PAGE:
Walmart Buys 17,000 Oculus Go Headsets For Worker Training

by Ian Hamilton • September 20th, 2018

Walmart and VR startup STRIVR are expanding a partnership and distributing Oculus Go headsets for worker training at every store.

The roll out should see 17,000 Oculus Go headsets distributed to Walmart stores for employee training — four going to every Supercenter and two heading to each Neighborhood Market or Discount Store before the year is out. The standalone VR headsets can be used with more than “45 activity-based modules” for training Walmart associates in “new technology, soft skills like empathy and customer service, and compliance.”

Walmart kicked off its program with STRIVR last year after the startup showed early adoption with athletic training through scenes captured from the real world and shown in a VR headset. A quarterback could get extra play repetitions without leaving the house and a skier could train for the Olympics without needing to be on the mountain.

With Walmart, the company pilot tested this summer training associates how to load the new “Pickup Tower” which allows customers to pick up online orders without interacting with another human being.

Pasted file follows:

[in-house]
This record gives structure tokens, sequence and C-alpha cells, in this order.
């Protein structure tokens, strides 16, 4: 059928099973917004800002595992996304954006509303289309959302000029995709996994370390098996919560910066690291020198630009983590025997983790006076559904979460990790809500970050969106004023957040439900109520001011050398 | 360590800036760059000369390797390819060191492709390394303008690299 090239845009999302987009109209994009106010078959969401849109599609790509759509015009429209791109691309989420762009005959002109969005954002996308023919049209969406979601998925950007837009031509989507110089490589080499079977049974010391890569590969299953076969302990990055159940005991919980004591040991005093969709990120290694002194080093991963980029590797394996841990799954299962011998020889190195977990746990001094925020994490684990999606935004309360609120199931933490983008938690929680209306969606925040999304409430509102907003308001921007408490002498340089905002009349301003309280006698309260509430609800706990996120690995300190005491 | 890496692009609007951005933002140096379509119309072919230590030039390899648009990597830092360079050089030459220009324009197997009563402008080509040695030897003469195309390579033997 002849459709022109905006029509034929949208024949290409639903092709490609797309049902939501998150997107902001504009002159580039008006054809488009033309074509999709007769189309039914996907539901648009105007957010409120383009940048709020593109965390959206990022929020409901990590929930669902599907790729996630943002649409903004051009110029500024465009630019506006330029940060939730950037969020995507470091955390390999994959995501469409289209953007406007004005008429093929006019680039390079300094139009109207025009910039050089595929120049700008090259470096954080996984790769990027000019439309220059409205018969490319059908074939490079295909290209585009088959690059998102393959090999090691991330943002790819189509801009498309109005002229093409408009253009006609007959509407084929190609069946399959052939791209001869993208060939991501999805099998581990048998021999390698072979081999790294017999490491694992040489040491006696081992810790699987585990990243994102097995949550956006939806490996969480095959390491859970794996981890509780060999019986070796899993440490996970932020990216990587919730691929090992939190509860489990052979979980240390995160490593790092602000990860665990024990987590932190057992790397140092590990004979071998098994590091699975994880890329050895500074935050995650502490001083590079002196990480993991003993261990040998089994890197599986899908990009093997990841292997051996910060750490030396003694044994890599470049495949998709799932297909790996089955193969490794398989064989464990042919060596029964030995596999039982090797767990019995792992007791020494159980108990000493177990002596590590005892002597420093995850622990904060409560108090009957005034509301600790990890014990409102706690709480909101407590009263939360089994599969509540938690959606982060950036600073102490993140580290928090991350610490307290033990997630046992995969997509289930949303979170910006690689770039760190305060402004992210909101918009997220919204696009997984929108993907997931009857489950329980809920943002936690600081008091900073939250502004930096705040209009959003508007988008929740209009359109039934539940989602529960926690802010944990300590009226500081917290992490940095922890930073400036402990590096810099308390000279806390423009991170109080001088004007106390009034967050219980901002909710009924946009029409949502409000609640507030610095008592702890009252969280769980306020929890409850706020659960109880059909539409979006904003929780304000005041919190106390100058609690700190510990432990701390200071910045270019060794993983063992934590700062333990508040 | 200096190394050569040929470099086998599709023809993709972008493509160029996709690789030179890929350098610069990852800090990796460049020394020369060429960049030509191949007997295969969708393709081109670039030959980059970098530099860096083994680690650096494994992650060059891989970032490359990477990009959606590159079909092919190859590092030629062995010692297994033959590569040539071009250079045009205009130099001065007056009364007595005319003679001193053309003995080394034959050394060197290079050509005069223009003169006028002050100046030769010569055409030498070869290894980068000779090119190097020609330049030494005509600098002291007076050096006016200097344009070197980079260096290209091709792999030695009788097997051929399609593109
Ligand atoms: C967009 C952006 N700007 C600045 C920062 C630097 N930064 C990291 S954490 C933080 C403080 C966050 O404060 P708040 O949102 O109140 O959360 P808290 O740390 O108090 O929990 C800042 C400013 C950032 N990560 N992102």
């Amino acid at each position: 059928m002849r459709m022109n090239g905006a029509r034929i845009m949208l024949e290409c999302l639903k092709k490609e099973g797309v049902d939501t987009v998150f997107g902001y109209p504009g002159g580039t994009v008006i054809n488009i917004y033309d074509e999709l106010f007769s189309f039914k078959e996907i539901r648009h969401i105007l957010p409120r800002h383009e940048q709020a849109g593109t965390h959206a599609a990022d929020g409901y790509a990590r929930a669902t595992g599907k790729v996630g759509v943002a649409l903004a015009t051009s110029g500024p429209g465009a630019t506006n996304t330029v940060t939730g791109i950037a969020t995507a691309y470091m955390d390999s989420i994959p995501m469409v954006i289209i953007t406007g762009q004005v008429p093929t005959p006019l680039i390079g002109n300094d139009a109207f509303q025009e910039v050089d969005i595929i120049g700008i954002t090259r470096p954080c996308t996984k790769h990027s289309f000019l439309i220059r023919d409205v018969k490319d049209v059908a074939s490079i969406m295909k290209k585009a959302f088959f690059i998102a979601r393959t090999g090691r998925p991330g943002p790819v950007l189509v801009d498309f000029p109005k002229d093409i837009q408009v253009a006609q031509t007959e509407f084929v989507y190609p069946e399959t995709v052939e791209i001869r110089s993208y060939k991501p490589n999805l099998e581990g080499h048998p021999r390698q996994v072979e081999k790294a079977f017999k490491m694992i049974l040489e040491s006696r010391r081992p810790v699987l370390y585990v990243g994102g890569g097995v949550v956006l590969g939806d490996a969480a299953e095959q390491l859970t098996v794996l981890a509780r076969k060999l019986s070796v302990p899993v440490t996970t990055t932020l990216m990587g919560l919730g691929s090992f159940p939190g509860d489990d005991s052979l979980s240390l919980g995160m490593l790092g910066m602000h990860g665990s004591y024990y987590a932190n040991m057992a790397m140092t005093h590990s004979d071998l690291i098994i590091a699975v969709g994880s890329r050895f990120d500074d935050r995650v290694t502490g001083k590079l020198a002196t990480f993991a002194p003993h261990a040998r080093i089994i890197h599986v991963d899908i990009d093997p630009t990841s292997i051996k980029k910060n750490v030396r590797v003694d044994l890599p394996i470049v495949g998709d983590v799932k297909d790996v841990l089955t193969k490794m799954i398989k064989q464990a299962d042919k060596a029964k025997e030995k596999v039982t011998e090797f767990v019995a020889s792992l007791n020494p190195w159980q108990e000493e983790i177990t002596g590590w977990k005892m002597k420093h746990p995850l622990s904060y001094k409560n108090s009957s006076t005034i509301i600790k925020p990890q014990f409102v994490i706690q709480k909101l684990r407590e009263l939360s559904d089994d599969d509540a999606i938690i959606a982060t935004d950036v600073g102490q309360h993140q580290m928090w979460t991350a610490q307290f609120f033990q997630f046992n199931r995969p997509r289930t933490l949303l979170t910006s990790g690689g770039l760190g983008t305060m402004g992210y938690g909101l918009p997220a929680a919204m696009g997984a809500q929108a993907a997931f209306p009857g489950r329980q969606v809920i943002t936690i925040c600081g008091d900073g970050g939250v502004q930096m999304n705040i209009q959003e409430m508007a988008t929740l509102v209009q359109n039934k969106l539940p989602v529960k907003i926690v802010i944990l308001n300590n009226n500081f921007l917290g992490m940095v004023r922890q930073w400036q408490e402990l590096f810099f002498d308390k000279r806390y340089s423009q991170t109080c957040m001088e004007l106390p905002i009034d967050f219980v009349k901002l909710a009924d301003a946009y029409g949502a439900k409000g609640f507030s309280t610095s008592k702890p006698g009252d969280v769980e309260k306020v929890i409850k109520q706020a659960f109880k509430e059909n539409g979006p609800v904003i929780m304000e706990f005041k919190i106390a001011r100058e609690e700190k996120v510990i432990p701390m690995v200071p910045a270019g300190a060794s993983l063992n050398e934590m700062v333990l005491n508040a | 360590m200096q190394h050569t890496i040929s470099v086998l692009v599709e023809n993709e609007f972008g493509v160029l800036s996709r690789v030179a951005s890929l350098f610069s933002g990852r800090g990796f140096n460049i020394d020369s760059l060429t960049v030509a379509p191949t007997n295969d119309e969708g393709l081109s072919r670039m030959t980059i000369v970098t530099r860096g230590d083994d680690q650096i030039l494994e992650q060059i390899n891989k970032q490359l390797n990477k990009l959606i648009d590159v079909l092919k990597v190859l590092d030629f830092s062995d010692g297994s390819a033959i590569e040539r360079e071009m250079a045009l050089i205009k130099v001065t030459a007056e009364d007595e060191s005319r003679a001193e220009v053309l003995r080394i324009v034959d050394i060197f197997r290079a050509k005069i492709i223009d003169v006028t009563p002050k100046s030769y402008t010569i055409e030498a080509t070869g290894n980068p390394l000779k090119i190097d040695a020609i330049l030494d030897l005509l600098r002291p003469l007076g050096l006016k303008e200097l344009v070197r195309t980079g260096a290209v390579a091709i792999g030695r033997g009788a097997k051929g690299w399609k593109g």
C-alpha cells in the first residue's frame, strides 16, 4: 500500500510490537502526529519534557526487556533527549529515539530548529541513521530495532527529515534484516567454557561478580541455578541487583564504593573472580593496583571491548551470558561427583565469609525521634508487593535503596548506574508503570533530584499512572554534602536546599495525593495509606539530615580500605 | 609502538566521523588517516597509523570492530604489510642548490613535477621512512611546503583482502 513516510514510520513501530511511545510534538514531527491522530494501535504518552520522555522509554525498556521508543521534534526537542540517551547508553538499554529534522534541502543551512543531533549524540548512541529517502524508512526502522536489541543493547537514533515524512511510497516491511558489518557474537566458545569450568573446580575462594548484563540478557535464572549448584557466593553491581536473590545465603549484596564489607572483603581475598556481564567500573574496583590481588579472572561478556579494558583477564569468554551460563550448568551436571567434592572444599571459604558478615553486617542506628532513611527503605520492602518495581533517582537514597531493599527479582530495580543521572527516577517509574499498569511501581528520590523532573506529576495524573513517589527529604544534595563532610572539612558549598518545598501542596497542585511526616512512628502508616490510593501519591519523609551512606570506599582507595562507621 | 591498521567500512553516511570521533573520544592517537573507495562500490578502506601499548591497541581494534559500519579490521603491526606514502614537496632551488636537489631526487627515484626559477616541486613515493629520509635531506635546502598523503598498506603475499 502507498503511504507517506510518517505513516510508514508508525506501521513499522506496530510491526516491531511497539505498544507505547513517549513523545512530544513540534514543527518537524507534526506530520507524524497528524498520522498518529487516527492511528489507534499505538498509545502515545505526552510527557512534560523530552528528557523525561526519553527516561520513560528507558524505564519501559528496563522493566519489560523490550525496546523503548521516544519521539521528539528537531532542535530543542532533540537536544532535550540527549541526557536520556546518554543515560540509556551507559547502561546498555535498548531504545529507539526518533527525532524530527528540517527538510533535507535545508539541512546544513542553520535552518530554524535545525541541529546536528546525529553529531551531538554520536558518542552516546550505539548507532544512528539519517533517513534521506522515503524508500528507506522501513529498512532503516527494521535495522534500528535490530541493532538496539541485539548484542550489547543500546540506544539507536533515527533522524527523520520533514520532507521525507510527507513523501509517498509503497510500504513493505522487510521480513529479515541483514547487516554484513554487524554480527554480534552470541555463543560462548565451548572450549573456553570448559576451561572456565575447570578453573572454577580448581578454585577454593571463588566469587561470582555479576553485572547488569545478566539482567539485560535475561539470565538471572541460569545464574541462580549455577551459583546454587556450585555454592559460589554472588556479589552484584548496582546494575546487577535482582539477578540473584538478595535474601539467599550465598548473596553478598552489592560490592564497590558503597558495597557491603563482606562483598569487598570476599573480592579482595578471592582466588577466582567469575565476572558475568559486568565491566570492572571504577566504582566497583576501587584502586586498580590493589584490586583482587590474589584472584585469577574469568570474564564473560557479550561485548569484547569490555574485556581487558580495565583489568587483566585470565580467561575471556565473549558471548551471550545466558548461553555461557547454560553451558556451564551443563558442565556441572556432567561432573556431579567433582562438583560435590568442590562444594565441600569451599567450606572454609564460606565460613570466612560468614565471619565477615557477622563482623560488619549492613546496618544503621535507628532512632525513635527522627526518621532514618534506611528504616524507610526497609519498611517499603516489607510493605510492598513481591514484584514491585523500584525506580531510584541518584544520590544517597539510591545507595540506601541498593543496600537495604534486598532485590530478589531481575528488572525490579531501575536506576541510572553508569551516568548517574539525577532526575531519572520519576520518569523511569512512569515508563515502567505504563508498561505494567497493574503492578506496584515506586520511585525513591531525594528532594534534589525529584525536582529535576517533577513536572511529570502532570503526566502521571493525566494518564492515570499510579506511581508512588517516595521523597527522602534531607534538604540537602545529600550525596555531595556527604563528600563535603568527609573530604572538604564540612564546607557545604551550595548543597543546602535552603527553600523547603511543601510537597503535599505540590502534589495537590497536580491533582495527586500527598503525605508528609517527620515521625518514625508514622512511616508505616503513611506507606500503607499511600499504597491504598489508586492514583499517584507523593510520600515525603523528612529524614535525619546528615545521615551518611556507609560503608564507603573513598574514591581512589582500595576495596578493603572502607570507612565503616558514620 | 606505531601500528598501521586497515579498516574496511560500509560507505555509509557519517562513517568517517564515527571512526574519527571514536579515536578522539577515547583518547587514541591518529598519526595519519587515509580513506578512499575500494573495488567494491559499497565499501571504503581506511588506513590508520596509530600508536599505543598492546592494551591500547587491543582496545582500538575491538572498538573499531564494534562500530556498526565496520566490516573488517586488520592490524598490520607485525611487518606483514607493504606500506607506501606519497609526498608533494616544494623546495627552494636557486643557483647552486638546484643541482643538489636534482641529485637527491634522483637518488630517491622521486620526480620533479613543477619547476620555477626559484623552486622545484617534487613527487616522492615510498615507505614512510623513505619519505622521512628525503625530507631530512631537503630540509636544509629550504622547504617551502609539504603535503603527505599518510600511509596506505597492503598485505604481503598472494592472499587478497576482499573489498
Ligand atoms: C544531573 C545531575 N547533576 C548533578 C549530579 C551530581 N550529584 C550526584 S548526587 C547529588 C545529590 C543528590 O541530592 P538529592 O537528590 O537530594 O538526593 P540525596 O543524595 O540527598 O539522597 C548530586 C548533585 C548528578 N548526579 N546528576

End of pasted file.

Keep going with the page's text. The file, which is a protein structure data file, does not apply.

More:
“VR is allowing associates to be trained before the towers are even installed – no teachers required,” a Walmart blog post reads. VR is said to boost “confidence and retention while improving test scores 10 to 15 percent,” according to Walmart’s Andy Trainor, who directs training.

The latest effort could introduce 1 million Walmart store workers to standalone virtual reality powered by Facebook. The 17,000 headsets, at roughly $200 each, is an investment of less than $3.5 million in hardware plus STRIVR’s training program. That isn’t exactly a large expense for an operation of Walmart’s scale, so if this project is successful we might see other companies following suit.

And if employees actually enjoy the training via VR headset? Facebook just showed workers at the largest employer and retailer in the United States why one might want to buy an Oculus VR headset. Come 2019 when a different class of standalone arrives capable of playing must-have games like Beat Saber and Superhot, Walmart might have a lot of employees ready to speak to customers from personal experience.

That’s certainly one way to get one billion people into VR I hadn’t considered before.

Clarification: It costs around $300 for the business edition of Oculus Go, but we would expect Walmart got a discount on 17,000 headsets.

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